A while back I got one of those nice rejections that makes you want to smile as wide as the nearest river and cry yourself a river all at the same time. The agent loved my pacing and “strong sense of narrative,” but thought I used too many “familiar turns of phrase.”
My critique partners all said, “No way.” (Love those guys!) But I decided to read through my manuscript again and see what the agent meant. And I found plenty. I found a handful of phrases that my CPs probably glossed over because they’re not actually clichés, but that made the writing more accessible. Things like: Yesterday afternoon, excitement to go out with Vincent had me jumping out of my skin…
Not so bad, right? However, I realized something important. Those familiar phrases are a fabulous opportunity to strengthen your character’s voice. Would Sophie actually think the words jumping out of my skin? No, probably not. She’d say something related to dancing – leaping off a stage or pirouettes in her stomach. No, even better, fouettés in the stomach because that involves a bit of a kick. Comparing her excitement to a ballet term makes Sophie a more genuine character and reminds the reader about her connection to dance.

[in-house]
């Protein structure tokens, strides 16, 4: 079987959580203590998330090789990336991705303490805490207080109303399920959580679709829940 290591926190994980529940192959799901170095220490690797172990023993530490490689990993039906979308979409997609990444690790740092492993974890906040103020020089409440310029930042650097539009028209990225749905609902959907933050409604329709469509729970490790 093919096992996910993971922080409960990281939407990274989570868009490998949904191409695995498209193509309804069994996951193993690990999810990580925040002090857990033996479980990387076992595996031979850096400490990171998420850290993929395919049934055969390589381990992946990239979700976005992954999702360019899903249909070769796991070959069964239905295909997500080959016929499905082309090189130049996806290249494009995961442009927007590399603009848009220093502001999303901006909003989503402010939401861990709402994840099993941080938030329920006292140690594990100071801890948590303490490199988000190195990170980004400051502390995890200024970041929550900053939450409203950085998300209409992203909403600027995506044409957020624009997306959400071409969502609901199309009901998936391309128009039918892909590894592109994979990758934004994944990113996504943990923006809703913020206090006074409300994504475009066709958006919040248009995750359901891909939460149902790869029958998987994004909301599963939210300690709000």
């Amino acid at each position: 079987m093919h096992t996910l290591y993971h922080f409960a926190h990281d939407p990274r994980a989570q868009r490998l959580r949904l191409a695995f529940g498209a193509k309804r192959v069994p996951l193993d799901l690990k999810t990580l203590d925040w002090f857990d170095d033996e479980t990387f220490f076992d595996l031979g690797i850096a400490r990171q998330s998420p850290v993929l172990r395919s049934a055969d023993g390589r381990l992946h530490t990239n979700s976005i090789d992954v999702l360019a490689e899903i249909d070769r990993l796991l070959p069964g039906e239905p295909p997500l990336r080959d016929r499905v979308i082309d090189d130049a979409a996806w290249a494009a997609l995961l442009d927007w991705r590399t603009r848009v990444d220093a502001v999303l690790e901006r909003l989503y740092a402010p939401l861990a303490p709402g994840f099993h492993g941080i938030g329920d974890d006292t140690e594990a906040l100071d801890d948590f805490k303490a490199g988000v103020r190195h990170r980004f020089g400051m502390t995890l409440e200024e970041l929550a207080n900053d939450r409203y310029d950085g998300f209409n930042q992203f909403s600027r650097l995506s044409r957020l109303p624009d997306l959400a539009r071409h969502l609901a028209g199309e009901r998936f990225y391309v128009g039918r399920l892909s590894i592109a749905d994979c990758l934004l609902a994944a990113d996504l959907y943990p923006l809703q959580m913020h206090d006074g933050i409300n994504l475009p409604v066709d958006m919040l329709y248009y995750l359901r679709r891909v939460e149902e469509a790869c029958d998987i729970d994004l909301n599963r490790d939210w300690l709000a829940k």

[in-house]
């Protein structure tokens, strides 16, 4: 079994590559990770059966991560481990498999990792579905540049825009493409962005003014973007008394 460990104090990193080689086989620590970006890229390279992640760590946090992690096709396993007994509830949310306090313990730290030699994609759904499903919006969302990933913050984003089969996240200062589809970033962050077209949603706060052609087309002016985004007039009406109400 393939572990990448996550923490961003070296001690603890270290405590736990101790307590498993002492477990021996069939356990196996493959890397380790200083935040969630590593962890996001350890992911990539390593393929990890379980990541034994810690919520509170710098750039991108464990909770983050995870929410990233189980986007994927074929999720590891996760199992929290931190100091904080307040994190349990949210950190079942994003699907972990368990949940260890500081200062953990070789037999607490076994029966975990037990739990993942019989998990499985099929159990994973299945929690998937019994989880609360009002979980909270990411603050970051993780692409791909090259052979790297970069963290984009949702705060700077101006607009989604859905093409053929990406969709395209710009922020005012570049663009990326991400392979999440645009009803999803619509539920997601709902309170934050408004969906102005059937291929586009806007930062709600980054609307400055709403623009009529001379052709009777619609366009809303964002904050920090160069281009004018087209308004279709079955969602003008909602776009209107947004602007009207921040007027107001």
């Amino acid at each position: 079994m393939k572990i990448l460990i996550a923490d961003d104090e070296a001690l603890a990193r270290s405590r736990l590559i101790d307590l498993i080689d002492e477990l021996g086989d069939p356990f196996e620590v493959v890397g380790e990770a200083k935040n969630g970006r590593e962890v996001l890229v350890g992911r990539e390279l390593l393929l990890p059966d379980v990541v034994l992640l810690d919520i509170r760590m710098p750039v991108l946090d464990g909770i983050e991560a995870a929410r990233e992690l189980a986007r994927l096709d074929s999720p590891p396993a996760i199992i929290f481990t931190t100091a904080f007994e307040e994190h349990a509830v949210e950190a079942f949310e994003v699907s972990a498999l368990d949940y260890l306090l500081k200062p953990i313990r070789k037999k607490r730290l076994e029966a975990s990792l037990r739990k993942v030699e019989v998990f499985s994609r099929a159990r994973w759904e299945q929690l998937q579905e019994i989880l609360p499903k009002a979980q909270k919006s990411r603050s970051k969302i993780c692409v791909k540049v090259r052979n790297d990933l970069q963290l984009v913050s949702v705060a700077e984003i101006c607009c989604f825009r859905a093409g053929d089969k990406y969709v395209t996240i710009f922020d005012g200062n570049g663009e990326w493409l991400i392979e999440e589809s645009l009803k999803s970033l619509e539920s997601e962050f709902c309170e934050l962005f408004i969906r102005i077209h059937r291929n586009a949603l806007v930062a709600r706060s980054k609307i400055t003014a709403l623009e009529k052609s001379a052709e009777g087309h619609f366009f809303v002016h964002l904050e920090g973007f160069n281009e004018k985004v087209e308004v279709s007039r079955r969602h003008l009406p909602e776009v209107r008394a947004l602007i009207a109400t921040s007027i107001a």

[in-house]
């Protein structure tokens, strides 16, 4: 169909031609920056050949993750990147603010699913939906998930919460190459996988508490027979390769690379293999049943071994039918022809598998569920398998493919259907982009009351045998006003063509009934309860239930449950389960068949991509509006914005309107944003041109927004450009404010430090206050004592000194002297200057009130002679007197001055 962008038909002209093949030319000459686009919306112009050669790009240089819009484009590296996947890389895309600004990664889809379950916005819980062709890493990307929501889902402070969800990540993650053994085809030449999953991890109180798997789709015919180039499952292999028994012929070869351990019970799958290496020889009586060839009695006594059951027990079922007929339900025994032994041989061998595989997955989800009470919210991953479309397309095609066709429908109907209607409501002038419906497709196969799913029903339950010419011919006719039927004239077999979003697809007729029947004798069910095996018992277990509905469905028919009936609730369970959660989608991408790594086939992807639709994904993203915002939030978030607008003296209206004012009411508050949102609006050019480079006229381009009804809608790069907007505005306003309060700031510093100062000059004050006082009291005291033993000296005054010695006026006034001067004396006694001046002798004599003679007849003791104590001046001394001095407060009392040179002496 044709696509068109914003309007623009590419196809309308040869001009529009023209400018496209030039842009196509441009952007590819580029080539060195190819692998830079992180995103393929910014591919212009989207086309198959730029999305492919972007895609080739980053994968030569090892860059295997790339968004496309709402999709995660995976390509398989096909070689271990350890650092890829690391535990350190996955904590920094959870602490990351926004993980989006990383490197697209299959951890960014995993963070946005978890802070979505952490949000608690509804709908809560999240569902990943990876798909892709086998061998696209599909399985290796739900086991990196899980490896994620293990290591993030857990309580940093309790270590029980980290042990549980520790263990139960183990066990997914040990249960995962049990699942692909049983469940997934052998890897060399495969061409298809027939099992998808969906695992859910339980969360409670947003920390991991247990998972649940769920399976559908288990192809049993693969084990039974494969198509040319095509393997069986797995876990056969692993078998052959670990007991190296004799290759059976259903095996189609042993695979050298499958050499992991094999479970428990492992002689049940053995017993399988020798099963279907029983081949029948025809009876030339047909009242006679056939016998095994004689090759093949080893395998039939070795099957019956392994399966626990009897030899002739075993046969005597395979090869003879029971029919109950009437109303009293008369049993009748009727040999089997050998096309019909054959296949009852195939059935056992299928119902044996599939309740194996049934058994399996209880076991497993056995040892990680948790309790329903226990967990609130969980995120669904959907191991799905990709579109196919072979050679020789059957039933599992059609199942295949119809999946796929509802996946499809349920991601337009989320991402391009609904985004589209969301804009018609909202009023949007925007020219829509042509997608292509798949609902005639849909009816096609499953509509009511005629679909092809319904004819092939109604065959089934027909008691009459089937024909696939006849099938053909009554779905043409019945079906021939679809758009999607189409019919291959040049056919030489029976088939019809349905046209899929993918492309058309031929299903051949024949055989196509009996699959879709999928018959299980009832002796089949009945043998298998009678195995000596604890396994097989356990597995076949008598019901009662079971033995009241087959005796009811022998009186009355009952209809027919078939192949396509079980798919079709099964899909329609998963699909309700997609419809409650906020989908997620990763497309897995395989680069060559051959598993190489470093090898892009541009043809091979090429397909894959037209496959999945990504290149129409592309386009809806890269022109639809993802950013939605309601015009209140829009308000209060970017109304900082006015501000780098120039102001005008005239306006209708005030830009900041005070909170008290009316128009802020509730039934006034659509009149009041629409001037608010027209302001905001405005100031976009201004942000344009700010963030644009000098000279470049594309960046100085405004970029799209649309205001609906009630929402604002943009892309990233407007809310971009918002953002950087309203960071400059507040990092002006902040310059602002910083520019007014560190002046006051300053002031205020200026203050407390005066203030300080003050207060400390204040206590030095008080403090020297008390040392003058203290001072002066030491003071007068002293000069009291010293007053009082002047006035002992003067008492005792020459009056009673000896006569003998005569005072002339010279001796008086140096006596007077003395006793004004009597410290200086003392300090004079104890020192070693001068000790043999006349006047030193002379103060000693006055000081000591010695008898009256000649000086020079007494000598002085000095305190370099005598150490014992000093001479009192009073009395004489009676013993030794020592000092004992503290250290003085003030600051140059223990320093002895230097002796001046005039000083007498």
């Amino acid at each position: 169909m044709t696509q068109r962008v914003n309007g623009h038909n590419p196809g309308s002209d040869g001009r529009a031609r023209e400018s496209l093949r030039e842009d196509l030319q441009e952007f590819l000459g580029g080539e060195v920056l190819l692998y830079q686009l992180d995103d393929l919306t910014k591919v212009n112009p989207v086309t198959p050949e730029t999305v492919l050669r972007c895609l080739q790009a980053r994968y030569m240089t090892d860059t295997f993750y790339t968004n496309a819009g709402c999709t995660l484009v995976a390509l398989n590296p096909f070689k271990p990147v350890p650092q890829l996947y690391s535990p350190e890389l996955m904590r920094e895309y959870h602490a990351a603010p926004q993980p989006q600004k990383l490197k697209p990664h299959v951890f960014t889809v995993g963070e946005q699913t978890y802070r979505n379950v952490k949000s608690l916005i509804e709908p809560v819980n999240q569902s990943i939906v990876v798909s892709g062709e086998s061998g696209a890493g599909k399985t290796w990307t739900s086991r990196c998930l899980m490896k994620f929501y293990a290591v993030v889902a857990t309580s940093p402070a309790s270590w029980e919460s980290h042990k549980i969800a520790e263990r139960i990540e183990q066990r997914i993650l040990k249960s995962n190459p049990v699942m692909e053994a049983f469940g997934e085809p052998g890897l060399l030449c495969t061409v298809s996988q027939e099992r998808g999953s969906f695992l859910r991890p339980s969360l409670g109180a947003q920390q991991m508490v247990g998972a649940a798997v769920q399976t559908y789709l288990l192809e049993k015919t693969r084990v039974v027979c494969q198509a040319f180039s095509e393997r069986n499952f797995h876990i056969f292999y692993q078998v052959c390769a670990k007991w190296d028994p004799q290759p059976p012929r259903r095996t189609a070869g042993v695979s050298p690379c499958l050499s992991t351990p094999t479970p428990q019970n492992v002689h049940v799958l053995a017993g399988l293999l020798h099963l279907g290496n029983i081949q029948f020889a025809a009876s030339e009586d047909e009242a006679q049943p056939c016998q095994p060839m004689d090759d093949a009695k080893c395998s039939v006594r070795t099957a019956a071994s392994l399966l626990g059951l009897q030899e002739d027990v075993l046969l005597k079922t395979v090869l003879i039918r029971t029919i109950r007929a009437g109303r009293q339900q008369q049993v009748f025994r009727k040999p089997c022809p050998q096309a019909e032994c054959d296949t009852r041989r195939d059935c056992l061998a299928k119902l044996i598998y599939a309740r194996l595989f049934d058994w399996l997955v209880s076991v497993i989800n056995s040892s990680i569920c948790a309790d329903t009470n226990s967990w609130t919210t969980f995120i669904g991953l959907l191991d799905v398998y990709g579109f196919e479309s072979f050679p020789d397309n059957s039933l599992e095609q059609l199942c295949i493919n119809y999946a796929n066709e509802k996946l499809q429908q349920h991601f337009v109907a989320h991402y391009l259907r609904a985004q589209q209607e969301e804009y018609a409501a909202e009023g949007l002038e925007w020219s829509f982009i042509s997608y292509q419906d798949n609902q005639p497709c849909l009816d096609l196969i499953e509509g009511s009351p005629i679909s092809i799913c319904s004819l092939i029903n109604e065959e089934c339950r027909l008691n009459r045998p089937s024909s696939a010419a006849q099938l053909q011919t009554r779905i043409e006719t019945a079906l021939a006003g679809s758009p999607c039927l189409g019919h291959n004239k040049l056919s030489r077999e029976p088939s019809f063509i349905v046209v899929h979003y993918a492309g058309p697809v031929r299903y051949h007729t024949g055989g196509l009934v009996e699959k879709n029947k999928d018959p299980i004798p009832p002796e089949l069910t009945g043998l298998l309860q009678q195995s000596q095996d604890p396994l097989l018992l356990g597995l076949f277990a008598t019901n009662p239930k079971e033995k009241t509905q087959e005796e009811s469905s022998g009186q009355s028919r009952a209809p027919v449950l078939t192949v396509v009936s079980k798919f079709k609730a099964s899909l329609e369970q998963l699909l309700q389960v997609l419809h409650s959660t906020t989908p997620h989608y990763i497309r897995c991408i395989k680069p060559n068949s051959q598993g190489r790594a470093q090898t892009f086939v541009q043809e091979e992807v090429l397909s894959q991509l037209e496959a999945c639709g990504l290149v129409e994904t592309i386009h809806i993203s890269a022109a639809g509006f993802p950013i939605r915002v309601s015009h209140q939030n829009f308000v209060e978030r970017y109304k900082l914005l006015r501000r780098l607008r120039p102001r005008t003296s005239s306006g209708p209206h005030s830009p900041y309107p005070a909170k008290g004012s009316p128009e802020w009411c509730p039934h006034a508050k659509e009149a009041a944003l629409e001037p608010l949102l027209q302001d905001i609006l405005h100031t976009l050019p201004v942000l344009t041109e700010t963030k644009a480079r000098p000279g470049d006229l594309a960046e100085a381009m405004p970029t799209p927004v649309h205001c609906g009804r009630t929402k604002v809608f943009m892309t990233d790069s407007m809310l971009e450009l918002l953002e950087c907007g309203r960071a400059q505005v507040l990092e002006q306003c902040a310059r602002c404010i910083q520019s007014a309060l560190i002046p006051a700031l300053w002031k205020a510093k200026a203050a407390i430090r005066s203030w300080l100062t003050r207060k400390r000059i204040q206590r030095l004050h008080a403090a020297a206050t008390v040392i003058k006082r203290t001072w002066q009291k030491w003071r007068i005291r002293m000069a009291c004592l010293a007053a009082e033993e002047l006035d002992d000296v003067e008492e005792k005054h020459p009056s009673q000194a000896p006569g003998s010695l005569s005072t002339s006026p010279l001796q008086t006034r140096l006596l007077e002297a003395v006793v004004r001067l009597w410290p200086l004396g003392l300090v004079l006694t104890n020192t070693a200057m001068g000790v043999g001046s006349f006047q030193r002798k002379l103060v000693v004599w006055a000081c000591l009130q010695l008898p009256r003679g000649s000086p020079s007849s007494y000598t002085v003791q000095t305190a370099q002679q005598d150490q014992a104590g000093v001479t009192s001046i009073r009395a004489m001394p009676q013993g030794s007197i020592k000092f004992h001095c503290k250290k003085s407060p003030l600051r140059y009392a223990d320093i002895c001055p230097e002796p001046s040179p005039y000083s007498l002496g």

Here’s another example: …I jumped out of bed, blood rushing through my veins…
Do people really jump out of bed? Not once they’re older than about nine years old. The blood rushing is probably a cliché, so it definitely needed to be changed. Here I chose to just delete the clichéd description and tell the reader how Sophie is feeling. Sometimes a well-placed tell is more effective than overly physical showing. (But that’s for another blog post.)
And another: My skin crawled.
Okay, apparently we should avoid the word jump unless it fits the action, and stop using the skin to describe emotions.
You get the idea, right? Those three examples are all from the first three chapters. Two of them got deleted and one changed to enhance voice. Bing bang boom I’ve got a stronger beginning.
If you’re brave enough, post your own example in the comments and how you think you should improve it.